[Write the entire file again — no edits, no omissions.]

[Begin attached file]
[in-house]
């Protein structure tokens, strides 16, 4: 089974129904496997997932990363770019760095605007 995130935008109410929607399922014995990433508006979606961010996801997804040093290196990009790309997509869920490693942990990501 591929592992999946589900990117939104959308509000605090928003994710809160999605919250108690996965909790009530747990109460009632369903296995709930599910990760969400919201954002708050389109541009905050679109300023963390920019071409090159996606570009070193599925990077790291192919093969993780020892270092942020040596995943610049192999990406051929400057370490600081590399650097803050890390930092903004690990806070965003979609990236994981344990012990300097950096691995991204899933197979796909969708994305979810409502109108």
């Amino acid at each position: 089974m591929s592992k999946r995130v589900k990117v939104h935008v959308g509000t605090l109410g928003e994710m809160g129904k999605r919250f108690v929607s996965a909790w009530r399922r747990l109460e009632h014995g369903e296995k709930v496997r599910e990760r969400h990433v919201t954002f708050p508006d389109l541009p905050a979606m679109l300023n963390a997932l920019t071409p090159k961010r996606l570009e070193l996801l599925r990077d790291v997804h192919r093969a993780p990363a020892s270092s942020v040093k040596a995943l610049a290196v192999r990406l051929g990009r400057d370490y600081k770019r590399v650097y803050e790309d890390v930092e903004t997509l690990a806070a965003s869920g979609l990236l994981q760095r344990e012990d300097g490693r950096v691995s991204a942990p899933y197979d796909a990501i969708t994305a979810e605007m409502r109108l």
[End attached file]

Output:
[in-house]
């Protein structure tokens, strides 16, 4: 089974129904496997997932990363770019760095605007 995130935008109410929607399922014995990433508006979606961010996801997804040093290196990009790309997509869920490693942990990501 591929592992999946589900990117939104959308509000605090928003994710809160999605919250108690996965909790009530747990109460009632369903296995709930599910990760969400919201954002708050389109541009905050679109300023963390920019071409090159996606570009070193599925990077790291192919093969993780020892270092942020040596995943610049192999990406051929400057370490600081590399650097803050890390930092903004690990806070965003979609990236994981344990012990300097950096691995991204899933197979796909969708994305979810409502109108």
């Amino acid at each position: 089974m591929s592992k999946r995130v589900k990117v939104h935008v959308g509000t605090l109410g928003e994710m809160g129904k999605r919250f108690v929607s996965a909790w009530r399922r747990l109460e009632h014995g369903e296995k709930v496997r599910e990760r969400h990433v919201t954002f708050p508006d389109l541009p905050a979606m679109l300023n963390a997932l920019t071409p090159k961010r996606l570009e070193l996801l599925r990077d790291v997804h192919r093969a993780p990363a020892s270092s942020v040093k040596a995943l610049a290196v192999r990406l051929g990009r400057d370490y600081k770019r590399v650097y803050e790309d890390v930092e903004t997509l690990a806070a965003s869920g979609l990236l994981q760095r344990e012990d300097g490693r950096v691995s991204a942990p899933y197979d796909a990501i969708t994305a979810e605007m409502r109108l």